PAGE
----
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History of Heraldry

History of Heraldry

Excerpt from Wikipedia, the Free Encyclopedia:

Heraldry is the system of visual identification of rank and pedigree which developed in the European High Middle Ages, closely associated with the courtly culture of chivalry, Latin Christianity, the Crusades, feudal aristocracy, and monarchy of the time. Heraldic tradition fully developed in the 13th century, and it flourished and developed further during the Late Middle Ages and the Early Modern period. Originally limited to nobility, heraldry is adopted by wealthy commoners in the Late Middle Ages (Burgher arms). Specific traditions of Ecclesiastical heraldry also develop in the late medieval period. Coats of arms of noble families, often after their extinction, becomes attached to the territories they used to own, giving rise to municipal coats of arms by the 16th century… read more

The Origin of Heraldry

The Origin of Heraldry

Medieval Drawing

“Armory” relates only to the emblems and devices. “Armoury” relates to the weapons themselves as weapons of warfare, or to the place used for the storing of the weapons. But these distinctions of spelling are modern.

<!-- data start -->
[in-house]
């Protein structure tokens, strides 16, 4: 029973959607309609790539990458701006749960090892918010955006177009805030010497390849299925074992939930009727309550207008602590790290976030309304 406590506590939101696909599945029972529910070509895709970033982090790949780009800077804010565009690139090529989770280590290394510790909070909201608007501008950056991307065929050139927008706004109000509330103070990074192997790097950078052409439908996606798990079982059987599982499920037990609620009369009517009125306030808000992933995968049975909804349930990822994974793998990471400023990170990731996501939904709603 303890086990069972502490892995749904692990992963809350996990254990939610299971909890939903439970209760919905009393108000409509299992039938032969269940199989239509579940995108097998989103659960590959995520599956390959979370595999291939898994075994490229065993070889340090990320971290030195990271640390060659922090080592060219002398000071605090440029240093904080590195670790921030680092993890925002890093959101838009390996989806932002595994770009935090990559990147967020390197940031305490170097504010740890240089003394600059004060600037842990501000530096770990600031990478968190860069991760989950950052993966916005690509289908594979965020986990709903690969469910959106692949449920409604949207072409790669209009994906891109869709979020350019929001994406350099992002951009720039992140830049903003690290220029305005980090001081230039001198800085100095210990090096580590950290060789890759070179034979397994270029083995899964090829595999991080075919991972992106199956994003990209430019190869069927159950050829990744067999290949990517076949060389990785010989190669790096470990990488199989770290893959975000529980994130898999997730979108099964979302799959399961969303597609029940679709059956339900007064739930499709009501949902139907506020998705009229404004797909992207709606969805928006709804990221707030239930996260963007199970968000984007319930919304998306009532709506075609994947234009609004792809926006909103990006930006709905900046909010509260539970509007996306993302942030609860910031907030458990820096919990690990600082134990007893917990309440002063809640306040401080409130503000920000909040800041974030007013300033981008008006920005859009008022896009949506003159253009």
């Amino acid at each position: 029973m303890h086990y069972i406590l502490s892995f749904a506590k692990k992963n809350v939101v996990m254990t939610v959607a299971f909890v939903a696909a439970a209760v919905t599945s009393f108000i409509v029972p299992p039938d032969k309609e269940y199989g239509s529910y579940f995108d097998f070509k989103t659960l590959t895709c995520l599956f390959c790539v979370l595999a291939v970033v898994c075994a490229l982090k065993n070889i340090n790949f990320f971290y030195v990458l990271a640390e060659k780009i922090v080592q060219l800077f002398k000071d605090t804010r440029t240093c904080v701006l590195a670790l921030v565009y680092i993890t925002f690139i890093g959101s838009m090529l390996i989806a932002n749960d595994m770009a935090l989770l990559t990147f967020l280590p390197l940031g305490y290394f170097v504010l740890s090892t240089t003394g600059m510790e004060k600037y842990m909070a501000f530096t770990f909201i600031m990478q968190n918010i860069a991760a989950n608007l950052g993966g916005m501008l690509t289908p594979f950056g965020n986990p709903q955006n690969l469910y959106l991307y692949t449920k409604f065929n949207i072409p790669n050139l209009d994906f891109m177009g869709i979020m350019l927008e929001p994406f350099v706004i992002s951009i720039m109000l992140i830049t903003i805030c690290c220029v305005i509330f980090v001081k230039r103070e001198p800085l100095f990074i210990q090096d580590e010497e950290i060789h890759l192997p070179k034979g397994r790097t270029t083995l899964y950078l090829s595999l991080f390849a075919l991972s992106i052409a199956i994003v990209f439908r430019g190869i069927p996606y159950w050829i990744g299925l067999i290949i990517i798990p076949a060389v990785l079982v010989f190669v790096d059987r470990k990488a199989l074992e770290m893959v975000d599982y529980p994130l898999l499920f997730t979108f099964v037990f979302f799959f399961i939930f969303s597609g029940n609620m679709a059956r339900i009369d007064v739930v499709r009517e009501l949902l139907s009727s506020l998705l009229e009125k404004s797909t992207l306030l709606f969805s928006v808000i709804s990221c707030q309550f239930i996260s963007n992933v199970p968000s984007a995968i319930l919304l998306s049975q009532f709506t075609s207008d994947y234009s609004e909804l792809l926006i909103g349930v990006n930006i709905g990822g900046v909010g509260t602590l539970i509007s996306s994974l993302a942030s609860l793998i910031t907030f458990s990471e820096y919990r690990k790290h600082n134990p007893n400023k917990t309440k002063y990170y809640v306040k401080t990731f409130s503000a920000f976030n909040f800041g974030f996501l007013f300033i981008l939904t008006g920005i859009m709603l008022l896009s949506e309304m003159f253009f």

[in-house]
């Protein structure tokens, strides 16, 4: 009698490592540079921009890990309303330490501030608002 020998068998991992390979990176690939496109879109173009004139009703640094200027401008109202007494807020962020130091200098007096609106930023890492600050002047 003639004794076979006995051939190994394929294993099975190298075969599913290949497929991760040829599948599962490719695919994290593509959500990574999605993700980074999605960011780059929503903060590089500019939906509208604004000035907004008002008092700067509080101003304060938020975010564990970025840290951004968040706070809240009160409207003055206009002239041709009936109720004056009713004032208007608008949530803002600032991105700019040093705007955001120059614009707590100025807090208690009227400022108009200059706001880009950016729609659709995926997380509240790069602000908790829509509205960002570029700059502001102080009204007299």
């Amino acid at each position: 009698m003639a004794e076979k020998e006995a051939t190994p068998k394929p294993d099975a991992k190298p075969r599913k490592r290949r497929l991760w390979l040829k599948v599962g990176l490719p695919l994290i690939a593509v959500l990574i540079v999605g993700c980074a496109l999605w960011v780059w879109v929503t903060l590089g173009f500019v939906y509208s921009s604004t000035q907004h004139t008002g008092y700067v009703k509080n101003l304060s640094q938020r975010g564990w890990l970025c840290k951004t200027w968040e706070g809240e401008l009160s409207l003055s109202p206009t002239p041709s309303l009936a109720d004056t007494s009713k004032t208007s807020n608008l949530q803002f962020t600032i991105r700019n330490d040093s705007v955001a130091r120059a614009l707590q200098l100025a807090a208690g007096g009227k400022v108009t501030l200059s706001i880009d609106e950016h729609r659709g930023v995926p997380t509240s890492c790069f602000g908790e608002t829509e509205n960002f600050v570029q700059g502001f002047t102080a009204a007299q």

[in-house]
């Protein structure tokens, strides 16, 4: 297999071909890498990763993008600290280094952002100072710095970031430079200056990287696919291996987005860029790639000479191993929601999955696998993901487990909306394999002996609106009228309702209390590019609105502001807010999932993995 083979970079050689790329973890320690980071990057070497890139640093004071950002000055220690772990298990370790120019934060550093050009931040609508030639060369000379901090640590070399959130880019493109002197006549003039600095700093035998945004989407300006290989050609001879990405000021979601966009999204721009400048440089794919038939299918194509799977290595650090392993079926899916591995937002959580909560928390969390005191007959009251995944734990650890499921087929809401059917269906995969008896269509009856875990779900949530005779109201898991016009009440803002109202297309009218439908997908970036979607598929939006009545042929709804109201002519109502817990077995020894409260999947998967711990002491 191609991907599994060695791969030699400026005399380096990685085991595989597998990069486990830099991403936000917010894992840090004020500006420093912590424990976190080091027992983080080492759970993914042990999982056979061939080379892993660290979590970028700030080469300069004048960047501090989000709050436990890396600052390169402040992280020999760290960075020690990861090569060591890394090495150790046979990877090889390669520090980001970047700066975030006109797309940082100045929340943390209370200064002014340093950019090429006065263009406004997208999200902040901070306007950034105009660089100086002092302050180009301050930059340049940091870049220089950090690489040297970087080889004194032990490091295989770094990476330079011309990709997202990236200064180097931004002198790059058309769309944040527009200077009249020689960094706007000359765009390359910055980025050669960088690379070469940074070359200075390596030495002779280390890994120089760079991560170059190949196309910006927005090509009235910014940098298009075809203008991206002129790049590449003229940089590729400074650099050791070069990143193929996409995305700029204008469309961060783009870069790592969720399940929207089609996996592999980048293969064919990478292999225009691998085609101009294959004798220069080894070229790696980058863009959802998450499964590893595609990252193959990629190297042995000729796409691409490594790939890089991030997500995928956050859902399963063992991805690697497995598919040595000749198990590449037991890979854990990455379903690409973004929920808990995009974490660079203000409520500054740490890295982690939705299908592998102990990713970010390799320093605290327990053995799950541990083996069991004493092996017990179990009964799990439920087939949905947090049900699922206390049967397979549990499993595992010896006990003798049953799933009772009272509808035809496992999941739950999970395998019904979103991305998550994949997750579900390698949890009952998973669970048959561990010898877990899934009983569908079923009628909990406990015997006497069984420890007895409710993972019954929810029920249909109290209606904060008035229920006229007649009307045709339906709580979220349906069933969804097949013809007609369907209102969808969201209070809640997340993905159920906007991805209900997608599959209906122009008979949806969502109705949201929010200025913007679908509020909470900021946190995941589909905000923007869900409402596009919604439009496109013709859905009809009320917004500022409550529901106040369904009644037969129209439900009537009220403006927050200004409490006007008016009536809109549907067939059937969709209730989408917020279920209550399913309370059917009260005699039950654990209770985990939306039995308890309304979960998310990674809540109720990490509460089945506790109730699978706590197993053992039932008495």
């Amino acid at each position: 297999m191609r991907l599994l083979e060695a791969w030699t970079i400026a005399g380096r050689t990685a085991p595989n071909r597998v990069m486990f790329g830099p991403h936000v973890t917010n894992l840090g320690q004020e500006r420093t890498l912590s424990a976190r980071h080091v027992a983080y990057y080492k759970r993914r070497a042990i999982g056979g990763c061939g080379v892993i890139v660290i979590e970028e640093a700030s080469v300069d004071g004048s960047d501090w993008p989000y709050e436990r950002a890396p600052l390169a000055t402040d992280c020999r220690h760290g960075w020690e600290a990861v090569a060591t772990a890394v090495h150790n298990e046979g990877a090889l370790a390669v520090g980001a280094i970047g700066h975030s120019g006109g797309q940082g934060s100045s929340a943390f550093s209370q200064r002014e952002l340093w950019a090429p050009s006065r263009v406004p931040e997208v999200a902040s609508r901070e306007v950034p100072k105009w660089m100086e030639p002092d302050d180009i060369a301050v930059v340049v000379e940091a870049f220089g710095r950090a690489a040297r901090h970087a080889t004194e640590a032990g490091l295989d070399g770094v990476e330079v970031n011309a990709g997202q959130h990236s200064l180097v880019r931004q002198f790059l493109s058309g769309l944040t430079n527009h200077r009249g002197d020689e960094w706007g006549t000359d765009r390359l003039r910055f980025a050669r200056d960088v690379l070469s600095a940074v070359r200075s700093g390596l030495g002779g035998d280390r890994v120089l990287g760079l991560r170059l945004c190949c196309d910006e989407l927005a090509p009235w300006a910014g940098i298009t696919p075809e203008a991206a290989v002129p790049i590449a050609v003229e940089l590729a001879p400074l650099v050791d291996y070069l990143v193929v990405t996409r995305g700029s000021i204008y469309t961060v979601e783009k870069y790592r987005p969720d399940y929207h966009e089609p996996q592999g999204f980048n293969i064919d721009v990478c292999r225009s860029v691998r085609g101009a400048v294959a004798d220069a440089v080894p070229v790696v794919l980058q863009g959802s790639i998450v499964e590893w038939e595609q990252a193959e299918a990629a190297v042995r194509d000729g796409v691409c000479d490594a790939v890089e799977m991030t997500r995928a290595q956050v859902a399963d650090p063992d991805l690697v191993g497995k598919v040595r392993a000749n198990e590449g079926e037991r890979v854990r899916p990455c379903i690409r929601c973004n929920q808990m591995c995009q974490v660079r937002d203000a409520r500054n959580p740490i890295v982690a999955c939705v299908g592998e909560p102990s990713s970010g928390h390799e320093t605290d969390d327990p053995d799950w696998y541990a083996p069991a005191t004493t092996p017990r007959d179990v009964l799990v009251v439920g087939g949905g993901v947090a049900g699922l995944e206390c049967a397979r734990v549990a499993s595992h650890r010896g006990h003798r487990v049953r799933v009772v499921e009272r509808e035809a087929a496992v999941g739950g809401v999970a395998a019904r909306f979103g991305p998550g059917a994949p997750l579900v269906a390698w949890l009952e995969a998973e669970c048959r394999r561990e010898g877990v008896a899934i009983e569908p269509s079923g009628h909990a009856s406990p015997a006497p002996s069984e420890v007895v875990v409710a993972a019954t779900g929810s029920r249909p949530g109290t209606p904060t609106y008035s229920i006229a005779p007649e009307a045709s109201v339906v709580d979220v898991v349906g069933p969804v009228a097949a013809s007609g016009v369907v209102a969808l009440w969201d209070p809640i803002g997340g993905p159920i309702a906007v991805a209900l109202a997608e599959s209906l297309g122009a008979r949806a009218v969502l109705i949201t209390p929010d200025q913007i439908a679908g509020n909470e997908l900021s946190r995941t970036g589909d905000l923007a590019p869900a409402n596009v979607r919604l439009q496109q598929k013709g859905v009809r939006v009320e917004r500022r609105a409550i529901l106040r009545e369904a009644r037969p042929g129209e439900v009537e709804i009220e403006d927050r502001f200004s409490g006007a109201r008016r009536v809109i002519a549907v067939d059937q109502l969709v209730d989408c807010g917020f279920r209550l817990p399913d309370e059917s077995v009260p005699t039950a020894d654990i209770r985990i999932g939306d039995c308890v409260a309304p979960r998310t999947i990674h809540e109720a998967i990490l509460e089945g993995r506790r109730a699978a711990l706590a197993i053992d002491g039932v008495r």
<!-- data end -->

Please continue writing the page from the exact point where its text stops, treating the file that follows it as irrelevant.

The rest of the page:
“Armory is that science of which the rules and the laws govern the use, display, meaning, and knowledge of the pictured signs and emblems appertaining to shield, helmet, or banner. Heraldry has a wider meaning, for it comprises everything within the duties of a herald; and whilst Armory undoubtedly is Heraldry, the regulation of ceremonials and matters of pedigree, which are really also within the scope of Heraldry, most decidedly are not Armory.

The word “Arms,” like many other words in the English language, has several meanings, and at the present day is used in several senses. It may mean the weapons themselves; it may mean the limbs upon the human body. Even from the heraldic point of view it may mean the entire achievement, but usually it is employed in reference to the device upon the shield only.

Of the exact origin of arms and armory nothing whatever is definitely known, and it becomes difficult to point to any particular period as the period covering the origin of armory, for the very simple reason that it is much more difficult to decide what is or is not to be admitted as armorial.”

Excerpt from A COMPLETE GUIDE TO HERALDRY
by Arthur Charles Fox-Davies
https://archive.org/details/heraldrypictoria00foxd